There are two valid buy points in an undercut and rally setup (#URS) because there are two proper undercut and rally patterns.
- Price undercuts a prominent prior low a couple days/weeks or even month ago and closes at the bottom of the daily range on high volume, giving the impression of weakness. In this case price normally gaps up through the prior low-line the next day (because selling is exhausted) which then triggers the entry right away at the open similar to how a Momentum Gap Setup (#MGS) is handled.
- Price undercuts a prominent prior low, reverses on the same day and closes green on normal volume. In this case you just buy when price rallies up through the low-line. Could be on the same day or the very next. Reading the volume correctly can be tricky here. When volume is not coming in on the undercut it is generally a sign that selling pressure is low [bullish]. This can result in a low volume rally up through the low-line. However sometimes buyers simply step in with authority thus absorbing any selling for good. In such a case the volume will be high [also bullish].
A shakeout can cover a large range so it is oftentimes not feasable to place the stop below the lows of the undercut day. It is better to place the stop below the low line and idealy below any PLL created inside the bar on the day of the undercut.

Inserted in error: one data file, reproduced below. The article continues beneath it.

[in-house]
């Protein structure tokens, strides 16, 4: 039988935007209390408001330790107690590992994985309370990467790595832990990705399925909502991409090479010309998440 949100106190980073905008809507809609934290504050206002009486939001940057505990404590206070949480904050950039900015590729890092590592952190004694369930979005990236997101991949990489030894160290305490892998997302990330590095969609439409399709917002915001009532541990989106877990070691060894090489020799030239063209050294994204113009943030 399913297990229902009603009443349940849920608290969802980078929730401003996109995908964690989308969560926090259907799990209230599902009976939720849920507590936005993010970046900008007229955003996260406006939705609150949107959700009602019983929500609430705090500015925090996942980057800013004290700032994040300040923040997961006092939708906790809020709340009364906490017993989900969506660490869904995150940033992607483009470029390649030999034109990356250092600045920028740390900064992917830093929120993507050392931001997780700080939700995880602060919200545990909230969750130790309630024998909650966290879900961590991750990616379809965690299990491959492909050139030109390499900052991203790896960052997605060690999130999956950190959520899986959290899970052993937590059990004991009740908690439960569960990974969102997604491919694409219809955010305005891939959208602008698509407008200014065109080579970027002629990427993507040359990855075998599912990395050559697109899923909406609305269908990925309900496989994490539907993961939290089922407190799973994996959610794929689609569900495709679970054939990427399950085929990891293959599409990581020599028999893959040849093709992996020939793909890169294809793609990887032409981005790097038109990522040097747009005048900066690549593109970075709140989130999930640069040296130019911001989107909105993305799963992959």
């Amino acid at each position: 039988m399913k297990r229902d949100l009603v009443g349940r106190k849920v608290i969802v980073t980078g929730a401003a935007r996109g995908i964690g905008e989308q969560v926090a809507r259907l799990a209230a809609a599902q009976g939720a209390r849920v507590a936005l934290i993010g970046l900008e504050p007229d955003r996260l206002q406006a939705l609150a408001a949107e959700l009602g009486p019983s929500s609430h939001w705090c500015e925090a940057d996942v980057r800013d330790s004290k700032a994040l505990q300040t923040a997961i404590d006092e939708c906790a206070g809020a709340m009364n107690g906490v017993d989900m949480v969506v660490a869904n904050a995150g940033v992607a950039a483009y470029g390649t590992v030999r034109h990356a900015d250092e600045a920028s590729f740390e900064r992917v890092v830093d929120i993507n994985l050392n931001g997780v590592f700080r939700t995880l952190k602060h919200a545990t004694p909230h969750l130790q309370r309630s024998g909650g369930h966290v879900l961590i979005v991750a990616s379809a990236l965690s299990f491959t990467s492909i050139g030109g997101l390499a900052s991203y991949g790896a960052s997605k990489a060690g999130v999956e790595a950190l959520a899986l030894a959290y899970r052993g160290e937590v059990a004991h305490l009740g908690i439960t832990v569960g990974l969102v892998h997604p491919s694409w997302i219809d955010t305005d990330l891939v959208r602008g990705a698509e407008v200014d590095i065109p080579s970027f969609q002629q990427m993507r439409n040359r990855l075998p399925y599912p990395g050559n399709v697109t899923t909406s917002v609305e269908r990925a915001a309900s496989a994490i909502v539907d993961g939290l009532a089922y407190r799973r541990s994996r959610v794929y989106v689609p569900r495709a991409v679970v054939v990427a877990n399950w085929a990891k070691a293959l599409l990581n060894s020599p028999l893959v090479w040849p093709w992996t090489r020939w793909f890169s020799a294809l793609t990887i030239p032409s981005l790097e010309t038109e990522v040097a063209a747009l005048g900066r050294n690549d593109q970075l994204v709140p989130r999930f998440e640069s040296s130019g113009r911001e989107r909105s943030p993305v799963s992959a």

The undercut and rally setup is my least preferred long setup because it is so easy to spot on a chart that almost all weak bottom-fishers use it. Screening for it is not straight forward (I don’t screen for it) but it’s also not needed. When the market flashes some forced selling following a correction, you simple go through the charts of the former leaders trying to spot any proper #URS. Buying the setup in the post IPO phase can allow one to catch a sharp entry but from a risk/reward standpoint, it is probably not worth it. However the #URS can be the first bullish clue and sign of strength in such names thus is an enabler for proper follow up setups.
Some more examples will follow soon.